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While I know in certain contexts a title should not be preceded by the definite article, e.g. "He was elected president," I find myself in doubt whether to use the definite article in such a sentence:

My name is John Doe. I am (the) chair of the Economics Department.

My intuition tells me both are correct. And as far as I have searched on Google, it seems both are used. Is that the case? Any difference in meaning? What about this sentence:

As (the) chair of the Economics Department, I wish to congratulate Jane Doe.

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    Both are fine. It's quite conversational and understandable to hear that somebody is chair of the department without the leading article. Commented Dec 9, 2018 at 15:30

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This "the" is required:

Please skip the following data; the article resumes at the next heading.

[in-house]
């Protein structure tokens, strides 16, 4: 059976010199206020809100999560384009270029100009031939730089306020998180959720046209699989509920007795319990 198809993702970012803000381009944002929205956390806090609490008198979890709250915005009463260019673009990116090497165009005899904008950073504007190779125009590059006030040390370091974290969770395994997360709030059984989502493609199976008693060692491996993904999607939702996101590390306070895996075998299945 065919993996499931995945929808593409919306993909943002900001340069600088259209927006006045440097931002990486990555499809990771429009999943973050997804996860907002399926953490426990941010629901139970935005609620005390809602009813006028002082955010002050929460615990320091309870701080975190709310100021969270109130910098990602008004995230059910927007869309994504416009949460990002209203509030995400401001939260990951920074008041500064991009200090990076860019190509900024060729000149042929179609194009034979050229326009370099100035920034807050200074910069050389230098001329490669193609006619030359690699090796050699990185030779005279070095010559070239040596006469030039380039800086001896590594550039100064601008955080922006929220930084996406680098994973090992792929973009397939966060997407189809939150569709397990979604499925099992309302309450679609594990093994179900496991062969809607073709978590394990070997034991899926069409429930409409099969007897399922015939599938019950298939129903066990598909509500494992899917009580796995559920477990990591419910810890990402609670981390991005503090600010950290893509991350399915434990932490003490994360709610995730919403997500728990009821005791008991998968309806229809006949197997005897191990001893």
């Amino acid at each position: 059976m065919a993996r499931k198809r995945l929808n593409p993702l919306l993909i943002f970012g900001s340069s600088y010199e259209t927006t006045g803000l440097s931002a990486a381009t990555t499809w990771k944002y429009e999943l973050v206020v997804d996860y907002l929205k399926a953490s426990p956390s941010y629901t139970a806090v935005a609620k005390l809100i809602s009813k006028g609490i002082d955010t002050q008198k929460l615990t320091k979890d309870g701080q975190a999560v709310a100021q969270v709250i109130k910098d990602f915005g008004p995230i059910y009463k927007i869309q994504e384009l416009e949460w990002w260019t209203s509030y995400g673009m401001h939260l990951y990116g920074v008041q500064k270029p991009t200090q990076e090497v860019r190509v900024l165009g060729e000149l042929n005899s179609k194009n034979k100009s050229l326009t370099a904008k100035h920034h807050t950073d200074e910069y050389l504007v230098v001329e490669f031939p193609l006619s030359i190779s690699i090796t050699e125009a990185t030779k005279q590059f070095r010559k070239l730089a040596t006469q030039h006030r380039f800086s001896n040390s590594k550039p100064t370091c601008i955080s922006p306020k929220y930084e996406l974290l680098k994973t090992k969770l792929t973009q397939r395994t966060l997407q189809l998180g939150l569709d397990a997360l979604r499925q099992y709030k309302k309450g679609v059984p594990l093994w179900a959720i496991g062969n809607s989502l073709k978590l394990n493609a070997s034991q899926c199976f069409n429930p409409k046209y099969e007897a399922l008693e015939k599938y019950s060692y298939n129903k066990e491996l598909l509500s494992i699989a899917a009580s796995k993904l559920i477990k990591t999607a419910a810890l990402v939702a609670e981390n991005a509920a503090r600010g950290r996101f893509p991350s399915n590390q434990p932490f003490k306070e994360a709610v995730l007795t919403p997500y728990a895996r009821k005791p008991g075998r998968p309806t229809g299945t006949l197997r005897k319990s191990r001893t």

My name is John Doe. I am the chair of the Economics Department.

This would be incorrect:

My name is John Doe. I am the chair of Economics Department.

"Economics department" is a specific singular noun (there is only one), so the article "the" is required. As an aside, if John Doe went to a scholastic conference where there were many different department chairs from many universities, he might introduce himself as:

My name is John Doe. I am the chair of an Economics Department.

"The" is not required in this sentence, but it would not be incorrect to include it:

As the chair of the Economics Department, I wish to congratulate Jane Doe.

You might include "the" before a title in this way to emphasize the title. For example, "I am THE President of the United States."

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  • I accidentally put the parentheses outside the wrong article in the first sentence. Yes, of course it should be "the Economics Department". No question there.
    – Eddie Kal
    Commented Dec 9, 2018 at 5:37

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